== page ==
Most hydrocarbon resources on the Norwegian Continental Shelf occurs within porous sandstone reservoirs. When sandstones are buried to depths greater than c. 3 km, pore space starts to become filled in by quartz cement. This reduces the reservoir’s ability to store fluids. For this reason, deep reservoirs are very risky exploration targets. In some cases, however, reservoirs buried down to 5 km can have excellent properties because the grains are coated by the mineral chlorite. This coating inhibits development of pore-filling quartz cement and may preserve good reservoir quality at great depths.
At present, no geological concept or technology allow us to predict whether a reservoir has chlorite coating or not. This is problematic for two reasons: First, finds in deep prospects close to existing infrastructure may be economically viable and extend operations at existing installations. But without a reliable predictive tool for distribution of chlorite coats, such targets might be considered too risky. Secondly, chlorite has the potential to mineralize CO2, which is a great advantage for CO2 storage. Without models to predict the distribution of chlorite in subsurface reservoirs, permanent storage of CO2 can be difficult to assess.
DeepReservoir will develop new ways to predict the presence of chlorite coatings. World-class geological exposures with chlorite-coated sandstones are present in east Greenland, and we will conduct expeditions to these outcrops to investigate the nature of chlorite-coated zones and why it occurs here. We will also study subsurface examples of chlorite coats from the Norwegian Continental Shelf| and examine modern environments where chlorite is abundant.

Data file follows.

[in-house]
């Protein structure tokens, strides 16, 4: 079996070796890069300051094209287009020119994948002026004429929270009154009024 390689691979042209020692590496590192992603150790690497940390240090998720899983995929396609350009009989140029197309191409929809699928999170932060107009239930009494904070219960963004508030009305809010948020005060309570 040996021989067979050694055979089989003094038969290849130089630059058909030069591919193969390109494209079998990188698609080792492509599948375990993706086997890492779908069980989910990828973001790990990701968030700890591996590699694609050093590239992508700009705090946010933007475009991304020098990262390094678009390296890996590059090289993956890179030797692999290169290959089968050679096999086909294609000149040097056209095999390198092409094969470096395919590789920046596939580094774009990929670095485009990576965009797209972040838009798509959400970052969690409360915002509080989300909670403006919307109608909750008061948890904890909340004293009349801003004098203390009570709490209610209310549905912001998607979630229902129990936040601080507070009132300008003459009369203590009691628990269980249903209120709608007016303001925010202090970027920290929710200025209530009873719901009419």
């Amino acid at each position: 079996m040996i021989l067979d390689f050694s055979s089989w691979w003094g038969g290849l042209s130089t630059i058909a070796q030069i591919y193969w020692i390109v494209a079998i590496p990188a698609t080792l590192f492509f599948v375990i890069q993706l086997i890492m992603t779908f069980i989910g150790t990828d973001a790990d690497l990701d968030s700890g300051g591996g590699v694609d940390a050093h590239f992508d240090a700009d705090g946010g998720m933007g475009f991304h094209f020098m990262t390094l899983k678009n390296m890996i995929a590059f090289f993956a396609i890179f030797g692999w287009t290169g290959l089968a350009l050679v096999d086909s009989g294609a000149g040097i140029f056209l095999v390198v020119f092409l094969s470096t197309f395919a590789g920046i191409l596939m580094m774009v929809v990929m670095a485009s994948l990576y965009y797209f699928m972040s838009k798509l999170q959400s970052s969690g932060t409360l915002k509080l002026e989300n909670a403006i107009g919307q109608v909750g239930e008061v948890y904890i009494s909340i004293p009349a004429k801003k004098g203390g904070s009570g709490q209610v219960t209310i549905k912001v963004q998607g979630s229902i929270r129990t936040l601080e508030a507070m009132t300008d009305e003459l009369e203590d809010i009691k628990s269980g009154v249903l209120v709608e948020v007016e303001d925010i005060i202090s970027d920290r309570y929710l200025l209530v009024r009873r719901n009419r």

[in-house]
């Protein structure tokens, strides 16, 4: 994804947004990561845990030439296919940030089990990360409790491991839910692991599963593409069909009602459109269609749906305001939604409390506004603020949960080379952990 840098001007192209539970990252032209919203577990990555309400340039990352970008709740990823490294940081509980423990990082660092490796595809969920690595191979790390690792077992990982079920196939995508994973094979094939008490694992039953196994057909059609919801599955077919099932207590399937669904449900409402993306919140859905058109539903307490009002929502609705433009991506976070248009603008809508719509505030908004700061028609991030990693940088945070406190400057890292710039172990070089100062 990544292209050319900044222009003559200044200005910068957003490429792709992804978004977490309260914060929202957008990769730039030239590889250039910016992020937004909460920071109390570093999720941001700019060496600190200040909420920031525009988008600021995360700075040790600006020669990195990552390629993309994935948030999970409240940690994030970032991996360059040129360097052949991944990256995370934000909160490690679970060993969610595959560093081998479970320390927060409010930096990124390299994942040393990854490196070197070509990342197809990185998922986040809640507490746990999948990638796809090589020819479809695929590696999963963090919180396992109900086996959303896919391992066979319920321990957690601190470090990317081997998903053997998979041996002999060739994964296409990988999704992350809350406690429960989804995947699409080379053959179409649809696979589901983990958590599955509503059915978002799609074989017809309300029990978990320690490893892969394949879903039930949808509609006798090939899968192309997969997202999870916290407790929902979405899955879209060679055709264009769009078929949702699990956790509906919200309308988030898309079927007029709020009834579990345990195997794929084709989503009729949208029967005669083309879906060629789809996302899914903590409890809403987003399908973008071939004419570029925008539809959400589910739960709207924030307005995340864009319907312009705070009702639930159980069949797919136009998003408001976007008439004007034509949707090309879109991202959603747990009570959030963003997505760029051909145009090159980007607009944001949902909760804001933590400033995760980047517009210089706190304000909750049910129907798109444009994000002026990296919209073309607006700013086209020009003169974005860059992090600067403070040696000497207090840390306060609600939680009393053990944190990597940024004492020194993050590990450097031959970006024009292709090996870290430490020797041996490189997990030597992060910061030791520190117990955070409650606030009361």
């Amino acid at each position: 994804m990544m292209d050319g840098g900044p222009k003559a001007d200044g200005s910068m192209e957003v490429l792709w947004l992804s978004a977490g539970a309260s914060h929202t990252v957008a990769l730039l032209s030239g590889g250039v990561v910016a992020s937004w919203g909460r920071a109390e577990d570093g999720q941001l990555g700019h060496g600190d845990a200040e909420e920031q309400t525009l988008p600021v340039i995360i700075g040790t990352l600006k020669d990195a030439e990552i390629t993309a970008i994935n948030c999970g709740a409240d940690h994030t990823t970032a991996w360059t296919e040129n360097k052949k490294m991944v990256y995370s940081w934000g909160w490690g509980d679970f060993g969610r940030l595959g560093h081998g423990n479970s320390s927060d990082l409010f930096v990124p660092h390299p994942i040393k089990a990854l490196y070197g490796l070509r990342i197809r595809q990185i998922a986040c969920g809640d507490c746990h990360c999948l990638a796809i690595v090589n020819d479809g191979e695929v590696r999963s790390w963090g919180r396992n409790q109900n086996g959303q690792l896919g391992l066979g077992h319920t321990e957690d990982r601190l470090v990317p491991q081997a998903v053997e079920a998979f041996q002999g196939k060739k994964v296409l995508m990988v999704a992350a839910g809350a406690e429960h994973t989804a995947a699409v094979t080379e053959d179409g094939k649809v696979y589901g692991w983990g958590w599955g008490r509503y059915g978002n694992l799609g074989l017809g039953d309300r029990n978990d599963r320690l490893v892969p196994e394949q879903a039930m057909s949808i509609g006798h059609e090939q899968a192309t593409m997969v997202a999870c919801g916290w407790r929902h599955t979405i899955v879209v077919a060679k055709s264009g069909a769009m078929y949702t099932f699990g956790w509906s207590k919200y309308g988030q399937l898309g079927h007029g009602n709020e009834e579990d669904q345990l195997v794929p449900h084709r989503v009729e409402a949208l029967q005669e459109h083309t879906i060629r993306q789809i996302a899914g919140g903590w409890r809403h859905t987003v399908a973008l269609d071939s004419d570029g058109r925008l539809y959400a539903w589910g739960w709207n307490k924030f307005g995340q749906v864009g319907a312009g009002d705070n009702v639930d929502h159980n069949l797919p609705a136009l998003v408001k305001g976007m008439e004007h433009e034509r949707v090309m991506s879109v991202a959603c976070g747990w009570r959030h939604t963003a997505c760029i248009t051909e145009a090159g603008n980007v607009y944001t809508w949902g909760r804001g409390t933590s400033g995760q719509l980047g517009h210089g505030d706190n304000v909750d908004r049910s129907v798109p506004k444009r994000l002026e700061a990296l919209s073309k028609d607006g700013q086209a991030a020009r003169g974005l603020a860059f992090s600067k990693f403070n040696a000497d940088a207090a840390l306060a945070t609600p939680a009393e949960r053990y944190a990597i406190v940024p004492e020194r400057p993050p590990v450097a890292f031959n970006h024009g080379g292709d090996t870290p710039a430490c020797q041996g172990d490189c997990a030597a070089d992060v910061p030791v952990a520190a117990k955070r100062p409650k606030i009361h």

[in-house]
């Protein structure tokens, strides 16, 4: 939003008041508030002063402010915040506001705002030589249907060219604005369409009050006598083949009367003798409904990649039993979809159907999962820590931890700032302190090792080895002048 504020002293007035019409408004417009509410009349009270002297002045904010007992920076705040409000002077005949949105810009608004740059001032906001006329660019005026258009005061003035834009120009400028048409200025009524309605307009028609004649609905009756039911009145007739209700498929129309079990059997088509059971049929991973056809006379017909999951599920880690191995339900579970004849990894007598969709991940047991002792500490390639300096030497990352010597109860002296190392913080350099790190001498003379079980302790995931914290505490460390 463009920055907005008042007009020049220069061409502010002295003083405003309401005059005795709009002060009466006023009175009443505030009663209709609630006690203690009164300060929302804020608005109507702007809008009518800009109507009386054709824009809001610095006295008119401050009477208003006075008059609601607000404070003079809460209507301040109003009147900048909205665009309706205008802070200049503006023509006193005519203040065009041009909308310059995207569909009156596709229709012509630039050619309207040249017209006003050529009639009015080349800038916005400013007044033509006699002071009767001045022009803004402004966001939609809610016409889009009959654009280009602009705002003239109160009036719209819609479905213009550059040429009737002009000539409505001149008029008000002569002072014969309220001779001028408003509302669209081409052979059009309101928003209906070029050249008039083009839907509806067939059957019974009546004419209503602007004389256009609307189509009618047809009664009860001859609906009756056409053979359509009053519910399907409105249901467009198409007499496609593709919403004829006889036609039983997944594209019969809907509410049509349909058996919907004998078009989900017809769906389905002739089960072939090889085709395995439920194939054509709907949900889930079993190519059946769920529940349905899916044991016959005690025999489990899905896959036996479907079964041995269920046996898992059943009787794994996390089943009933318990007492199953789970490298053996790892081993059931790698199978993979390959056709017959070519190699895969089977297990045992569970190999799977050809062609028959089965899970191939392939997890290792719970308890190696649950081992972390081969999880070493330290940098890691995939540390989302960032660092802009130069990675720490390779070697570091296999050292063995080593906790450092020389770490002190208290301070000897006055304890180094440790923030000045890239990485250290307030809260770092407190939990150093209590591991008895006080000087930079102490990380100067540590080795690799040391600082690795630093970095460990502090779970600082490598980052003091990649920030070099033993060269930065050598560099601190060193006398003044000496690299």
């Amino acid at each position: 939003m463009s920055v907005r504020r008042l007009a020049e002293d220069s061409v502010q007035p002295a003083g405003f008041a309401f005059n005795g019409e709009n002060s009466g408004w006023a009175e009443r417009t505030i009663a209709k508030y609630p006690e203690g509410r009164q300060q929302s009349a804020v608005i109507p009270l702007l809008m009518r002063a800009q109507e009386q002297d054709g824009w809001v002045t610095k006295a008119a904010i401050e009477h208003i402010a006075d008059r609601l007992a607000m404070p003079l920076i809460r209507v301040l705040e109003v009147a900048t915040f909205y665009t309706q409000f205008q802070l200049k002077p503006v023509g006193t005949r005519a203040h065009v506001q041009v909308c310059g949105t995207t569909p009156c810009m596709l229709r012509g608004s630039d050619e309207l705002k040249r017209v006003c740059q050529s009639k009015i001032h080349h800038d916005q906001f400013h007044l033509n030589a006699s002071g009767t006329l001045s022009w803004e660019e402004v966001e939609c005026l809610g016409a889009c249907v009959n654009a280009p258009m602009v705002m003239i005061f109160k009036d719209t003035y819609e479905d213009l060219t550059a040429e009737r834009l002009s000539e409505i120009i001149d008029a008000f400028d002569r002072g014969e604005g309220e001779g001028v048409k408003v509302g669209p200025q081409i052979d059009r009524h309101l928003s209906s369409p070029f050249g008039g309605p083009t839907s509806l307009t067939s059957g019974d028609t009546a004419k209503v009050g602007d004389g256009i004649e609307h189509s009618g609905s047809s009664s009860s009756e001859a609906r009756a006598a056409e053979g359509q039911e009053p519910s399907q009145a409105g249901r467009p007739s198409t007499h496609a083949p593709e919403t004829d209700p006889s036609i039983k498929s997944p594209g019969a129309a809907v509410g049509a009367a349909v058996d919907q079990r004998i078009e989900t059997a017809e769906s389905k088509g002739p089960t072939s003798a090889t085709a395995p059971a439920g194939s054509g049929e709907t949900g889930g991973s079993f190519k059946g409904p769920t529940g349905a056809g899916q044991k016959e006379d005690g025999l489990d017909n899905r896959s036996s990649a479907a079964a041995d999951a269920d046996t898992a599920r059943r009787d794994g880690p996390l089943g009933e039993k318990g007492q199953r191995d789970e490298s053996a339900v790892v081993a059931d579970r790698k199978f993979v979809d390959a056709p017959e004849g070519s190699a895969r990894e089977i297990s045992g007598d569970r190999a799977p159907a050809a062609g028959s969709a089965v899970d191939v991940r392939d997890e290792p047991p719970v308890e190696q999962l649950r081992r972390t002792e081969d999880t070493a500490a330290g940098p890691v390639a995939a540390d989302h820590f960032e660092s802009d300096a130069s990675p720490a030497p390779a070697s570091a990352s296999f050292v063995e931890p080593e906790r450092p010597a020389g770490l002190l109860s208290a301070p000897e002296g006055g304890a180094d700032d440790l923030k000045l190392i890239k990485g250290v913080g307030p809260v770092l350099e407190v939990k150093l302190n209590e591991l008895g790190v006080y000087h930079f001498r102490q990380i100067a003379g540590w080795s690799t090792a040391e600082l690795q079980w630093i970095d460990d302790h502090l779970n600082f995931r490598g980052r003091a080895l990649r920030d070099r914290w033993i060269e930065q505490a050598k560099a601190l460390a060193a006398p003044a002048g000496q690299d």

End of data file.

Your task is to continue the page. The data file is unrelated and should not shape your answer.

In 2023, we will hire the necessary personnel, have our inaugural meeting between project partners, work on subsurface data to build experience in the group, conduct the first of two expeditions to east Greenland, and start analyzing the field data.
With the largest and most easily accessible hydrocarbon resources on the Norwegian Continental Shelf already discovered, the future of Norwegian exploration lies in developing deeper and technically complex prospects close to existing infrastructure. Reservoir quality generally decreases with depth, leading to greater uncertainty in deeper prospects. However, some reservoirs contain sand grains coated with the mineral chlorite, which inhibit cementation and preserve excellent reservoir quality at great depth (3-6 km). It is difficult to predict where good reservoir properties are preserved with current models, and measures that can improve the predictability of chlorite coats in deep reservoirs will increase the commercial discovery rates, delay decommissioning, and maintain the competitiveness of the NCS. Chlorite-coated reservoirs, and reservoirs with precursor clays to chlorite coats, are well-suited storage sites for CO2 because chlorite promotes rapid, permanent mineralization of CO2. The DeepReservoir project promotes future value creation on the NCS by developing knowledge important for screening the potential of subsurface aquifers.
In this project, we will map the distribution of chlorite coats on the NCS and investigate the processes controlling porosity preservation in deeply buried reservoirs. We will do this by investigating data from subsurface fields and utilize the globally unique outcrops on E Greenland, where chlorite-coated sandstones can be studied in unprecedented detail, and the well-studied modern occurrences of chlorite coat precursor clays in the Ravenglass Estuary, UK. To combine findings into a predictive model, we will integrate sedimentology, petrography, geophysics and hydrodynamic modelling in both subsurface, outcrop and modern analogue systems. This integrated approach was selected as the answers to our research questions lie in the intersection between these disciplines.